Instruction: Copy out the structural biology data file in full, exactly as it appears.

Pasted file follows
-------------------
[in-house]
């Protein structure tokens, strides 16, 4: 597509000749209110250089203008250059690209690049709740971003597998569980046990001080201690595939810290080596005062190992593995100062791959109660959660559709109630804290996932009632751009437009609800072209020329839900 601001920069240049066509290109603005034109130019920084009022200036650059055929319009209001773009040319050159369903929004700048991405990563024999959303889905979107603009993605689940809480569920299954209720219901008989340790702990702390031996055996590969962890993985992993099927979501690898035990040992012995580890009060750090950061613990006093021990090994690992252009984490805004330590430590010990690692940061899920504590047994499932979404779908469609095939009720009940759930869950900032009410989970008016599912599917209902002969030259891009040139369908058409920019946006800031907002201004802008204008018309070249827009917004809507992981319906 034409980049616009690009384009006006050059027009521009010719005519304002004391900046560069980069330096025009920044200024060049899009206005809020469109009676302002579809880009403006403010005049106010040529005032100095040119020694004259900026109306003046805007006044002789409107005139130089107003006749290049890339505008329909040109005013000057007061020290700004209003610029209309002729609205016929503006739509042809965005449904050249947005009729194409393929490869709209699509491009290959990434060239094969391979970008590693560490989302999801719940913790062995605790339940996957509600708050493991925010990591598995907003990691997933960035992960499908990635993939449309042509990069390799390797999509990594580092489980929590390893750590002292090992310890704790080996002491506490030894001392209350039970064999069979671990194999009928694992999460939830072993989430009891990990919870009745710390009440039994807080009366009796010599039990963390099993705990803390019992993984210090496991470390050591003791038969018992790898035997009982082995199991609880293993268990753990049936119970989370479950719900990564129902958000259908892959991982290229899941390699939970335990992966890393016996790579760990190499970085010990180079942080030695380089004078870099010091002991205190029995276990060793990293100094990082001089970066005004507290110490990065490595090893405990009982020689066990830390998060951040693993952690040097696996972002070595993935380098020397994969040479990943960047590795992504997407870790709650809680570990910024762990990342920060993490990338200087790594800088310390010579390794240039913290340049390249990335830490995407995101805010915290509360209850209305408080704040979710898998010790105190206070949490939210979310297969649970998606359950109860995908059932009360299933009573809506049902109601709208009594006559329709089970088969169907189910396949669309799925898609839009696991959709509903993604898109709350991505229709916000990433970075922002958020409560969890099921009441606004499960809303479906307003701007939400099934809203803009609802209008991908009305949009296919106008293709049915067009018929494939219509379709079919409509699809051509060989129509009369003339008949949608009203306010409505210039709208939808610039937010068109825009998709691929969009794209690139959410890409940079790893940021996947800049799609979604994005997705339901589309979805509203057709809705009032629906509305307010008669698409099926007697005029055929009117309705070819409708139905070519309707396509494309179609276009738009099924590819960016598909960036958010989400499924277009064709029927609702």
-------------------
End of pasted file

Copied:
[in-house]
């Protein structure tokens, strides 16, 4: 597509000749209110250089203008250059690209690049709740971003597998569980046990001080201690595939810290080596005062190992593995100062791959109660959660559709109630804290996932009632751009437009609800072209020329839900 601001920069240049066509290109603005034109130019920084009022200036650059055929319009209001773009040319050159369903929004700048991405990563024999959303889905979107603009993605689940809480569920299954209720219901008989340790702990702390031996055996590969962890993985992993099927979501690898035990040992012995580890009060750090950061613990006093021990090994690992252009984490805004330590430590010990690692940061899920504590047994499932979404779908469609095939009720009940759930869950900032009410989970008016599912599917209902002969030259891009040139369908058409920019946006800031907002201004802008204008018309070249827009917004809507992981319906 034409980049616009690009384009006006050059027009521009010719005519304002004391900046560069980069330096025009920044200024060049899009206005809020469109009676302002579809880009403006403010005049106010040529005032100095040119020694004259900026109306003046805007006044002789409107005139130089107003006749290049890339505008329909040109005013000057007061020290700004209003610029209309002729609205016929503006739509042809965005449904050249947005009729194409393929490869709209699509491009290959990434060239094969391979970008590693560490989302999801719940913790062995605790339940996957509600708050493991925010990591598995907003990691997933960035992960499908990635993939449309042509990069390799390797999509990594580092489980929590390893750590002292090992310890704790080996002491506490030894001392209350039970064999069979671990194999009928694992999460939830072993989430009891990990919870009745710390009440039994807080009366009796010599039990963390099993705990803390019992993984210090496991470390050591003791038969018992790898035997009982082995199991609880293993268990753990049936119970989370479950719900990564129902958000259908892959991982290229899941390699939970335990992966890393016996790579760990190499970085010990180079942080030695380089004078870099010091002991205190029995276990060793990293100094990082001089970066005004507290110490990065490595090893405990009982020689066990830390998060951040693993952690040097696996972002070595993935380098020397994969040479990943960047590795992504997407870790709650809680570990910024762990990342920060993490990338200087790594800088310390010579390794240039913290340049390249990335830490995407995101805010915290509360209850209305408080704040979710898998010790105190206070949490939210979310297969649970998606359950109860995908059932009360299933009573809506049902109601709208009594006559329709089970088969169907189910396949669309799925898609839009696991959709509903993604898109709350991505229709916000990433970075922002958020409560969890099921009441606004499960809303479906307003701007939400099934809203803009609802209008991908009305949009296919106008293709049915067009018929494939219509379709079919409509699809051509060989129509009369003339008949949608009203306010409505210039709208939808610039937010068109825009998709691929969009794209690139959410890409940079790893940021996947800049799609979604994005997705339901589309979805509203057709809705009032629906509305307010008669698409099926007697005029055929009117309705070819409708139905070519309707396509494309179609276009738009099924590819960016598909960036958010989400499924277009064709029927609702």